Jesus’ Spirit becomes enmeshed with God’s Spirit at the end when he dies, but we are also told in Luke that the Holy Spirit was with Jesus all through his ministry. It is that Spirit that comes back on Pentecost and has filled the Church ever since.

Two weeks ago we considered how the Holy Spirit came from heaven like a dove and landed on Jesus at his baptism. We have just briefly discussed what happens to the Spirit after Jesus’ death, but today’s lesson, is about that Spirit’s initial effect on Jesus in his ministry.

In our lesson Jesus gives his first sermon which also ends up summarizing his entire Spirit powered ministry. We are told

“[F]illed with the power of the Spirit” . . .
He stood up to read and the scroll of the prophet Isaiah was given to him. He unrolled the scroll and found the place where it was written:
“The Spirit of the Lord is upon me, because he has anointed me to bring good news to the poor. He has sent me to proclaim release to the captives and recovery of sight to the blind, to let the oppressed go free, to proclaim the year of the Lord’s favor.”

Then Jesus proclaimed “Today this scripture has been fulfilled in your hearing.” Listen carefully to the list of what Jesus – empowered by the Spirit– was anointed to do:

to bring good news to the poor;
to proclaim release to the captives;
to proclaim recovery of sight to the blind;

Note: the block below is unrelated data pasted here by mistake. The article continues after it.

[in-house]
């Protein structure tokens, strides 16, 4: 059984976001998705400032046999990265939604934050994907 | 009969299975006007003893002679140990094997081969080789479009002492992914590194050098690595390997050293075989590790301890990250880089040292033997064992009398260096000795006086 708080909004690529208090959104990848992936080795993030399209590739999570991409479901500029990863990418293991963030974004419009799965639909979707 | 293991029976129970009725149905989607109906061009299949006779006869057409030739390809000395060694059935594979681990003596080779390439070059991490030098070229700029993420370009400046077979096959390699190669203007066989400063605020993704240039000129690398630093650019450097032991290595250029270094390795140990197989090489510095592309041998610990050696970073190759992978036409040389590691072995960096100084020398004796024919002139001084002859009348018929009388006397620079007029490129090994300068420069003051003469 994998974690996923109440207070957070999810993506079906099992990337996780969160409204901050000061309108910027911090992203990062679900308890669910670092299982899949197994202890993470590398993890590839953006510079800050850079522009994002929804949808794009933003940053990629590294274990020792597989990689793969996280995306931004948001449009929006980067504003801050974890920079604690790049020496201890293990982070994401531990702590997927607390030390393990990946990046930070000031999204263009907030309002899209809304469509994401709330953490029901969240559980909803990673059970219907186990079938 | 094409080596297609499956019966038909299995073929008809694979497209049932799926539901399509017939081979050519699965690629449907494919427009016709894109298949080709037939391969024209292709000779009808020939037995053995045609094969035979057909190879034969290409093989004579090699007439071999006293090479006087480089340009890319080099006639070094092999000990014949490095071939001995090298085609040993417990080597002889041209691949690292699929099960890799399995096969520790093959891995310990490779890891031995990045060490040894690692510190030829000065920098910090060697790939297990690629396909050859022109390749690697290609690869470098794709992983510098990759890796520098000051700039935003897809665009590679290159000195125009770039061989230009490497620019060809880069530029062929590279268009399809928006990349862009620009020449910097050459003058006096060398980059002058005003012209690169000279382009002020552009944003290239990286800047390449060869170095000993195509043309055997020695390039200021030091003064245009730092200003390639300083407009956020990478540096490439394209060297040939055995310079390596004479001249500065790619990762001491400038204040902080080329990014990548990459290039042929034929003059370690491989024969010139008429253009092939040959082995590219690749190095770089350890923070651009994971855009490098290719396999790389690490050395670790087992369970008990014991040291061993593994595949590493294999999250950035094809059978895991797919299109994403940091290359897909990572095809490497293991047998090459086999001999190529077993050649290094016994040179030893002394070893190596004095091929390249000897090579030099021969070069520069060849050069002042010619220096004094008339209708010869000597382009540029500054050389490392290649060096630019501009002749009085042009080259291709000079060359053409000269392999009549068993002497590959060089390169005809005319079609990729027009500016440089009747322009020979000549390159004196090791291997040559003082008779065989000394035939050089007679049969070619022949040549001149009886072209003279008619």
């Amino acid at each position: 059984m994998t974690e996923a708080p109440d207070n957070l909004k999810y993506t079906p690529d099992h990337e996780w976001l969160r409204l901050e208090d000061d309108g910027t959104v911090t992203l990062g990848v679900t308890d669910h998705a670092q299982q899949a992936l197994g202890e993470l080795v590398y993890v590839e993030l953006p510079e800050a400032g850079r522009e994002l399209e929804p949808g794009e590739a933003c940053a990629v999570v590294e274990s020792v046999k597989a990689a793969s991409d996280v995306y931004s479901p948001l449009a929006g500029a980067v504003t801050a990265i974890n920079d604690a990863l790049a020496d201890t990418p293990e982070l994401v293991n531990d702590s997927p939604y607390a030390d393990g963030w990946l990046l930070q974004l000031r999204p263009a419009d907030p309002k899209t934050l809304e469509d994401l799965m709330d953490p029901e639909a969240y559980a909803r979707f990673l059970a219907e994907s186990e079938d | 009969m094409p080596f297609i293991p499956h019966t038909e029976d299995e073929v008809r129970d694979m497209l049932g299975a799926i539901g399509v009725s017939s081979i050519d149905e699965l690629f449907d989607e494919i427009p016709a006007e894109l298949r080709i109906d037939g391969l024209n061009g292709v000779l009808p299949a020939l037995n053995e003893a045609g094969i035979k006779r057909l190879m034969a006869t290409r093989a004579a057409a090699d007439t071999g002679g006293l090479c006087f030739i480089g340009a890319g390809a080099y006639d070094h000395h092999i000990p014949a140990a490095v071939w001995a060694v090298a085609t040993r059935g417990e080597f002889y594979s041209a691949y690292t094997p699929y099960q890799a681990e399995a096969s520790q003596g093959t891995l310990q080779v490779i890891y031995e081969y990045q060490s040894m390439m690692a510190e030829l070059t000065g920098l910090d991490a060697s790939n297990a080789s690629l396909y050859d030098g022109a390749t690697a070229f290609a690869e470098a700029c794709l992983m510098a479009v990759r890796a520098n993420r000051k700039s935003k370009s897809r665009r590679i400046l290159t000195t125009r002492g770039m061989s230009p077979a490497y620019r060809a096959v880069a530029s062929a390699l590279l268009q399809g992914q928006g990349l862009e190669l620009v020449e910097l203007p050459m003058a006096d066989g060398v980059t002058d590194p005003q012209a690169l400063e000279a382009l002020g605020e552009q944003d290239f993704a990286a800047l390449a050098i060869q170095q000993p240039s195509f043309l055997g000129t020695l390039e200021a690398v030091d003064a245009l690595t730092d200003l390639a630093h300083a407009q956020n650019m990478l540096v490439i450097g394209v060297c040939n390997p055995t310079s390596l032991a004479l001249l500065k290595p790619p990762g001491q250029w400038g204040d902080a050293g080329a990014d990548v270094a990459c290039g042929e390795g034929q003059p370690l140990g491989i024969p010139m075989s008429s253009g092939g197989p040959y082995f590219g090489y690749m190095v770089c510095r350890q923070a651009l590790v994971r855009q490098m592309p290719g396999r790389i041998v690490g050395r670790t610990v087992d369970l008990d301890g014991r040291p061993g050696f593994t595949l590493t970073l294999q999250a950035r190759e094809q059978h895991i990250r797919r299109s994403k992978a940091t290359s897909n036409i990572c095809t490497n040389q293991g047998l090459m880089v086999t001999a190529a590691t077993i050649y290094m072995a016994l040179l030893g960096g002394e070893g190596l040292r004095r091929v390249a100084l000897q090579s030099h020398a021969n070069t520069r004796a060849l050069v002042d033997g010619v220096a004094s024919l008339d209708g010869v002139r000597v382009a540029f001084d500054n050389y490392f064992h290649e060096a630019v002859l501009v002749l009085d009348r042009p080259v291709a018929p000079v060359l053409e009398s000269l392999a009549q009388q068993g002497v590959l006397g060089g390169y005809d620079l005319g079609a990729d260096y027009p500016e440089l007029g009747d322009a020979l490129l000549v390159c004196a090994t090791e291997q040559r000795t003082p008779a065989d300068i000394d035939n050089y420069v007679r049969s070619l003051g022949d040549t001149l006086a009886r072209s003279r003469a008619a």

to let the oppressed go free; and
to proclaim the year of the Lord’s favor.

Those five things are what matter, they are why Jesus came and why what Jesus did made all the difference. Note that there is nothing in Jesus’ proclamation about him being a blood sacrifice to or for a vengeful God; nothing about creating a choice to believe in him or suffer in hell forever; nothing about making it so people have to ask him to be in their heart; nothing about requiring confession or remorse for sins; and certainly nothing about Christianity being an exclusive route to Paradise.

What there is, is a whole lot of work going on for the poor and the captive and the blind and the oppressed. And there’s one thing NOT going on that is of utmost importance. That text Jesus that reads is from Isaiah 61 verses 1 and 2. Jesus we are told found that scripture and read it . . . well, here’s something we cannot tell from just reading the Gospel Lectionary lesson, Jesus did not actually read all of Isaiah 61, verse 2. He left off the part that references coming to proclaim (and I am quoting) “the day of the vengeance of our God.”

Christ’s very first public sermon, his very first public pronunciation of what he was empowered by God’s Spirit to do including cutting off the notion that he in any way represented God’s vengeance. Jesus did not proclaim that. He cut it out intentionally.

I love THE Jesus Luke tells us about! He has guts. And he is not a literalist by any means. If the Bible has words that are not loving or about the love of God he’s modeled what to do about it, set them aside for the purposes of ministry on Jesus’ Way. If it is good enough for Jesus, it is certainly good enough for us.

We can understand that Jesus’ excising Scripture about a mean god means that all the stuff we hear about God smiting people or tossing people in hell out of vengeance, is not something Jesus came to do, or wanted, or had anything to do with.